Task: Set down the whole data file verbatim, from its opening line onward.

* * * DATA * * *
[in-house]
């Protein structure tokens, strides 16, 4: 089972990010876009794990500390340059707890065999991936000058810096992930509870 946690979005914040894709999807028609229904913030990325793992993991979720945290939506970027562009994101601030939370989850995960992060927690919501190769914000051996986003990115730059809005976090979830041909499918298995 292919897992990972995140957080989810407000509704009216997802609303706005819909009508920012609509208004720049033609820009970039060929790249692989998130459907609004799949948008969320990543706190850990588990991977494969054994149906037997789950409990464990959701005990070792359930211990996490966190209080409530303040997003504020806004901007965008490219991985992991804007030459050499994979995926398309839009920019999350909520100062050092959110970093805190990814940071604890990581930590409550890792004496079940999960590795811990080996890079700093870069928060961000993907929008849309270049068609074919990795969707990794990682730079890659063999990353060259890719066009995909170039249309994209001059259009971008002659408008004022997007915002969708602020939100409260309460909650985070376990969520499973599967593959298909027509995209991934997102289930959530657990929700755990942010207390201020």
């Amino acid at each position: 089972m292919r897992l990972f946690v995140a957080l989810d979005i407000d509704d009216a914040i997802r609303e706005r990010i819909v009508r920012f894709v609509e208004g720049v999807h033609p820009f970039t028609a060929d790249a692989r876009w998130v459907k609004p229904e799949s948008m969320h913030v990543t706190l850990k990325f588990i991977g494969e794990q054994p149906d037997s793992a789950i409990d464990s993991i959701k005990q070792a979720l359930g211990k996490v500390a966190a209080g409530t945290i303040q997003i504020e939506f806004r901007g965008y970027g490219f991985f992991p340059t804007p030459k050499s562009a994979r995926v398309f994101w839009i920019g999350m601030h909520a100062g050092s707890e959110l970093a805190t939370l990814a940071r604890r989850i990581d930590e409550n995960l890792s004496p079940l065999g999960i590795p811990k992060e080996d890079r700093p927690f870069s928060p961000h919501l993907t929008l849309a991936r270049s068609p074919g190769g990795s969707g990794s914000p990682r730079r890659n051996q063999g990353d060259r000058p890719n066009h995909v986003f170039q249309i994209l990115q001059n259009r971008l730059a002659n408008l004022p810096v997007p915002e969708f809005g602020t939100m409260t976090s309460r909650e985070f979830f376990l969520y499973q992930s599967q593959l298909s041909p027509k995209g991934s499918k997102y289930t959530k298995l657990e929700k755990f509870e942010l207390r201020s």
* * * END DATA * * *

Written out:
[in-house]
């Protein structure tokens, strides 16, 4: 089972990010876009794990500390340059707890065999991936000058810096992930509870 946690979005914040894709999807028609229904913030990325793992993991979720945290939506970027562009994101601030939370989850995960992060927690919501190769914000051996986003990115730059809005976090979830041909499918298995 292919897992990972995140957080989810407000509704009216997802609303706005819909009508920012609509208004720049033609820009970039060929790249692989998130459907609004799949948008969320990543706190850990588990991977494969054994149906037997789950409990464990959701005990070792359930211990996490966190209080409530303040997003504020806004901007965008490219991985992991804007030459050499994979995926398309839009920019999350909520100062050092959110970093805190990814940071604890990581930590409550890792004496079940999960590795811990080996890079700093870069928060961000993907929008849309270049068609074919990795969707990794990682730079890659063999990353060259890719066009995909170039249309994209001059259009971008002659408008004022997007915002969708602020939100409260309460909650985070376990969520499973599967593959298909027509995209991934997102289930959530657990929700755990942010207390201020």
């Amino acid at each position: 089972m292919r897992l990972f946690v995140a957080l989810d979005i407000d509704d009216a914040i997802r609303e706005r990010i819909v009508r920012f894709v609509e208004g720049v999807h033609p820009f970039t028609a060929d790249a692989r876009w998130v459907k609004p229904e799949s948008m969320h913030v990543t706190l850990k990325f588990i991977g494969e794990q054994p149906d037997s793992a789950i409990d464990s993991i959701k005990q070792a979720l359930g211990k996490v500390a966190a209080g409530t945290i303040q997003i504020e939506f806004r901007g965008y970027g490219f991985f992991p340059t804007p030459k050499s562009a994979r995926v398309f994101w839009i920019g999350m601030h909520a100062g050092s707890e959110l970093a805190t939370l990814a940071r604890r989850i990581d930590e409550n995960l890792s004496p079940l065999g999960i590795p811990k992060e080996d890079r700093p927690f870069s928060p961000h919501l993907t929008l849309a991936r270049s068609p074919g190769g990795s969707g990794s914000p990682r730079r890659n051996q063999g990353d060259r000058p890719n066009h995909v986003f170039q249309i994209l990115q001059n259009r971008l730059a002659n408008l004022p810096v997007p915002e969708f809005g602020t939100m409260t976090s309460r909650e985070f979830f376990l969520y499973q992930s599967q593959l298909s041909p027509k995209g991934s499918k997102y289930t959530k298995l657990e929700k755990f509870e942010l207390r201020s």